Risk reduction messaging should focus on the following factors:
Reducing the risk of bat-to-human transmission from mines or caves inhabited by fruit bat colonies. People should wear gloves and other appropriate protective clothing, including masks, when working or visiting these places. All animal products, such as blood and meat, should be thoroughly cooked before consumption during outbreaks.
Reducing the risk of human-to-human transmission in the community through direct or close contact with infected patients, particularly with their body fluids. Close physical contact with Marburg patients should be avoided, and appropriate personal protective equipment, including gloves, should be worn when taking care of ill patients at home. Regular hand washing should be performed after visiting sick relatives in hospital and after taking care of ill patients at home.
Communities affected by Marburg should ensure that the population is well informed about the nature of the disease itself and necessary outbreak containment measures.
Outbreak containment measures include prompt, safe, and dignified burial of the deceased, identifying people who may have been in contact with someone infected with Marburg and monitoring their health for 21 days, separating the healthy from the sick to prevent further spread, providing care to confirmed patients, and maintaining good hygiene and a clean environment.
To reduce the risk of possible sexual transmission, male survivors of MVD should practice safer sex and hygiene for 12 months from the onset of symptoms or until their semen tests negative for Marburg virus twice. Contact with body fluids should be avoided, and washing with soap and water is recommended. WHO does not recommend the isolation of male or female convalescent patients whose blood has been tested negative for Marburg virus.
Marburg viral persistence in in people recovering from Marburg virus disease:
Marburg virus can persist in immune-privileged sites such as the testicles and inside the eye in some individuals who have recovered from Marburg virus disease. In women infected during pregnancy, the virus can remain in the placenta, amniotic fluid, and fetus. In breastfeeding women, the virus can persist in breast milk. Although relapse-symptomatic illness in the absence of re-infection is rare, it has been reported and is not yet fully understood.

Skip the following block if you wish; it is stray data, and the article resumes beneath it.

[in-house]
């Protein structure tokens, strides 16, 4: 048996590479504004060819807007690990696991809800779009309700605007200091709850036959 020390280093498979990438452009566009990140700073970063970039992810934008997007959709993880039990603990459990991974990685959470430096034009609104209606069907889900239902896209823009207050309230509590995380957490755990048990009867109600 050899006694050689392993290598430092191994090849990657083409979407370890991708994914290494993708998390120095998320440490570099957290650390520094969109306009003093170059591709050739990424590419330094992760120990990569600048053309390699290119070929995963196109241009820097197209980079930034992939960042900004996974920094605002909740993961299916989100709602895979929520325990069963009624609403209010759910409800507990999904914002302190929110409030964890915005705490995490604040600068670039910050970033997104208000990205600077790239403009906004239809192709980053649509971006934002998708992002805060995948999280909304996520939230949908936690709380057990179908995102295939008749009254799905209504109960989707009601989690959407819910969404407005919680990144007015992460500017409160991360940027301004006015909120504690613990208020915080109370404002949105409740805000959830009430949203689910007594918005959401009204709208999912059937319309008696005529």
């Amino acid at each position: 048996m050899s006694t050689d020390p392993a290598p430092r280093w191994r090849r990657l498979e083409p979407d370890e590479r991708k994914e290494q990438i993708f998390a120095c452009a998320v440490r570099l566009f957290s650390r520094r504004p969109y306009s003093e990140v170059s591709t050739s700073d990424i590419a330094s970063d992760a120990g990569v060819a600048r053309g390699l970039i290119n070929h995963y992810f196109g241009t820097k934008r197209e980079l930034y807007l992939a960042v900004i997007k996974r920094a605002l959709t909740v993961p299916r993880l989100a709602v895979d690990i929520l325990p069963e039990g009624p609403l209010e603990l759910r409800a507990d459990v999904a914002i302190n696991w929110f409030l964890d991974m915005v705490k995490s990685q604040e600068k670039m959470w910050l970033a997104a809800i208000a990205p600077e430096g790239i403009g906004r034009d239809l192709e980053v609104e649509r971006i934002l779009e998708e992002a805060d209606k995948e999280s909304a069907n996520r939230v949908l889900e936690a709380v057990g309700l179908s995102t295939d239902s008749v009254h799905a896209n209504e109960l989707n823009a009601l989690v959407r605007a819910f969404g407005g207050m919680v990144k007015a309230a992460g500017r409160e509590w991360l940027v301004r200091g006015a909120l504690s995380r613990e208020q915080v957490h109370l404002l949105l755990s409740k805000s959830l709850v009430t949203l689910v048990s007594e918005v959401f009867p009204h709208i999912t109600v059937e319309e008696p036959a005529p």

Transmission of Marburg virus through infected semen has been documented up to seven weeks after clinical recovery. More research is needed to understand the risks of sexual transmission and the prevalence of viable and transmissible virus in semen over time. In the meantime, WHO recommends the following:
Male survivors of Marburg virus disease should be enrolled in semen testing programs when discharged and offered semen testing when mentally and physically ready, within three months of disease onset. Semen testing should be offered upon the attainment of two consecutive negative test results.
All Marburg survivors and their sexual partners should receive counseling to ensure safer sexual practices until their semen has twice tested negative for Marburg virus. Survivors should be provided with condoms.
Marburg survivors and their sexual partners should either abstain from all sexual practices or practice safer sex through correct and consistent condom use until their semen has twice tested negative for Marburg virus.
Survivors of Marburg virus disease should practice safer sexual practices and hygiene for 12 months from the onset of symptoms or until their semen twice tests negative for Marburg virus.
Until their semen has twice tested negative for Marburg, survivors should practice good hand and personal hygiene by immediately and thoroughly washing with soap and water after any physical contact with semen, including after masturbation. Used condoms should be handled and disposed of safely to prevent contact with seminal fluids.
All survivors, their partners, and families should be treated with respect, dignity, and compassion.